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Standard User icstm
(member) Thu 30-Jul-20 15:15:24
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HyperOptic - Potential Installation


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Hi all,

We have the potential to have Hyperoptic installed and I was wondering what we should check with them and what you great folks can answer from experience:

ROUTERS
Dynamic DNS
INSTALLATIONS
PHONE SERVICE
TRUE FIBRE

1 - What are the pros / cons of their different routers? (ZTE H298A, H298N (Still?), Tilgin HG2381). What is their WiFi strength like.
Have HO offered wifi extenders or beter mesh set-ups like some of their competitors?

2 - Does CGNAT essential stop dynamic DNS services from working? Does that mean you cannot easily set-up on your router No-IP or alternatives?
I am not sure how a IPv6-to-4 gateway would work in the router.

3 - How amenable have you found their installers to installing their equipment where requested (eg sitting room), rather than in hallways?

4 - Do any of you use their phone service with a real phone? Any thoughts reviews?

5 - Where is the ONT (Optical Network Terminal)? Assuming that HO now offer fibre to your flat, rather than the building (which I understand was their original rollout).
Do you thus require 2 power sockets?

______________
Be* 24Meg Un (well now Sky 20Mg profile)
ex NEWNET, Xifos and Virgin shocked
Standard User j0hn83
(fountain of knowledge) Thu 30-Jul-20 20:35:05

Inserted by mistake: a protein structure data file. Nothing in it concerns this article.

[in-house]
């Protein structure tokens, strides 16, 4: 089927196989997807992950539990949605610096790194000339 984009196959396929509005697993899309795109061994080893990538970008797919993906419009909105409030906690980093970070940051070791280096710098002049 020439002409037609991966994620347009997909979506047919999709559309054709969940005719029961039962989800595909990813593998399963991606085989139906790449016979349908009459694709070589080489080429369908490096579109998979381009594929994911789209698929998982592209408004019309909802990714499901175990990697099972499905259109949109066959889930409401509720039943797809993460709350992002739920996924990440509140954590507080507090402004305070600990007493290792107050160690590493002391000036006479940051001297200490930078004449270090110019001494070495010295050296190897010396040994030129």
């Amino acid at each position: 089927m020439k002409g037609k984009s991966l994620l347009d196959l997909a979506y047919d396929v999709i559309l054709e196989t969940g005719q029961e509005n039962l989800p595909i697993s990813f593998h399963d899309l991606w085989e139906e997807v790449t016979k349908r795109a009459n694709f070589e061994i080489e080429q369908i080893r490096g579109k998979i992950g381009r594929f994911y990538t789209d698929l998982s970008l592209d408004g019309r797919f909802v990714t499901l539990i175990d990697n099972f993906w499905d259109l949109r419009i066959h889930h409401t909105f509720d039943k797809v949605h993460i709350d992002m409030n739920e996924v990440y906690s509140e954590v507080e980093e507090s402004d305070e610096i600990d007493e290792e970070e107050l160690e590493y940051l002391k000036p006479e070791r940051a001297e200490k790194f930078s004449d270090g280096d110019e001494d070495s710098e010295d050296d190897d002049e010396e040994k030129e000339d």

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Re: HyperOptic - Potential Installation


[re: icstm] [link to this post]
 
In reply to a post by icstm:
5 - Where is the ONT (Optical Network Terminal)? Assuming that HO now offer fibre to your flat, rather than the building (which I understand was their original rollout).
Do you thus require 2 power sockets?


It's still fibre to the building, with cat5e to each individual flat/apartment.

They can use fibre right to your property, but it's building dependant.
They haven't switched to using full fibre in all cases, but call it all full fibre.
Still mainly FTTB.

What is full fibre?
We’re glad you asked! You’ve probably heard about the “fibre” broadband lots of providers now claim to offer. But beware – this kind of service is actually a mix of fibre and copper. That means fibre to the green cabinet on the street and copper to your home. Yes, you read that right: copper. The same slow phone technology that’s been around for over 100 years. Copper connections can cause frustrating drops in service. We believe it is no longer fit for purpose when it comes to broadband.

Hyperoptic provides full fibre, all the way to your building. Our built-for-purpose infrastructure bypasses those street cabinets, taking state-of-the-art fibre cabling right to the premises. When it comes to fast, reliable broadband, our full fibre connection is king.


Yes, CGNAT breaks DDNS.
You can pay for a static IP.

Edited by j0hn83 (Thu 30-Jul-20 20:50:24)